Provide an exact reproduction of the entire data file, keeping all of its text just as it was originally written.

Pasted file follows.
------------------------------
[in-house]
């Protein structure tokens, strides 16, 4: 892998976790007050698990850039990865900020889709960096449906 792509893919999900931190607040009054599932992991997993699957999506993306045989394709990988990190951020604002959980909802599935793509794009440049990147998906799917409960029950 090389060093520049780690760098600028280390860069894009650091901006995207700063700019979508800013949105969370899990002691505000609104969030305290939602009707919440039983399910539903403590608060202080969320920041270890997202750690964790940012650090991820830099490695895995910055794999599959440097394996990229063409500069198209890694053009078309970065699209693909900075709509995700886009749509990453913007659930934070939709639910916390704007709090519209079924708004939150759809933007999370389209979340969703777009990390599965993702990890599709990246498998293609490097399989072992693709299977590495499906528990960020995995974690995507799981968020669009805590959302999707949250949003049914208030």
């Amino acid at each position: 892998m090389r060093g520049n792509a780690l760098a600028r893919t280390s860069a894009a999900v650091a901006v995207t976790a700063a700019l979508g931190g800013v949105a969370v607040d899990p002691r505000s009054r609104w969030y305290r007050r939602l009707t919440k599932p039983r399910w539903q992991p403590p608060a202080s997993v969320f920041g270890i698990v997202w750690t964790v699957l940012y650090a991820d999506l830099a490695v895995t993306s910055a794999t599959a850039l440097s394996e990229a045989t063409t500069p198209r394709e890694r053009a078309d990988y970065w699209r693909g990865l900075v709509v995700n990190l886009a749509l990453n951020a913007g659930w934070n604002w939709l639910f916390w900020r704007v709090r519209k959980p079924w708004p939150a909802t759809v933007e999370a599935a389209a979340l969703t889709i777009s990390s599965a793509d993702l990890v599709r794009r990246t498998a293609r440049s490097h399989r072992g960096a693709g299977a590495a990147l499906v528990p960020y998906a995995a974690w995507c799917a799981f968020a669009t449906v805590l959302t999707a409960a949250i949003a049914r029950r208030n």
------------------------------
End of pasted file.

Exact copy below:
[in-house]
């Protein structure tokens, strides 16, 4: 892998976790007050698990850039990865900020889709960096449906 792509893919999900931190607040009054599932992991997993699957999506993306045989394709990988990190951020604002959980909802599935793509794009440049990147998906799917409960029950 090389060093520049780690760098600028280390860069894009650091901006995207700063700019979508800013949105969370899990002691505000609104969030305290939602009707919440039983399910539903403590608060202080969320920041270890997202750690964790940012650090991820830099490695895995910055794999599959440097394996990229063409500069198209890694053009078309970065699209693909900075709509995700886009749509990453913007659930934070939709639910916390704007709090519209079924708004939150759809933007999370389209979340969703777009990390599965993702990890599709990246498998293609490097399989072992693709299977590495499906528990960020995995974690995507799981968020669009805590959302999707949250949003049914208030």
């Amino acid at each position: 892998m090389r060093g520049n792509a780690l760098a600028r893919t280390s860069a894009a999900v650091a901006v995207t976790a700063a700019l979508g931190g800013v949105a969370v607040d899990p002691r505000s009054r609104w969030y305290r007050r939602l009707t919440k599932p039983r399910w539903q992991p403590p608060a202080s997993v969320f920041g270890i698990v997202w750690t964790v699957l940012y650090a991820d999506l830099a490695v895995t993306s910055a794999t599959a850039l440097s394996e990229a045989t063409t500069p198209r394709e890694r053009a078309d990988y970065w699209r693909g990865l900075v709509v995700n990190l886009a749509l990453n951020a913007g659930w934070n604002w939709l639910f916390w900020r704007v709090r519209k959980p079924w708004p939150a909802t759809v933007e999370a599935a389209a979340l969703t889709i777009s990390s599965a793509d993702l990890v599709r794009r990246t498998a293609r440049s490097h399989r072992g960096a693709g299977a590495a990147l499906v528990p960020y998906a995995a974690w995507c799917a799981f968020a669009t449906v805590l959302t999707a409960a949250i949003a049914r029950r208030n």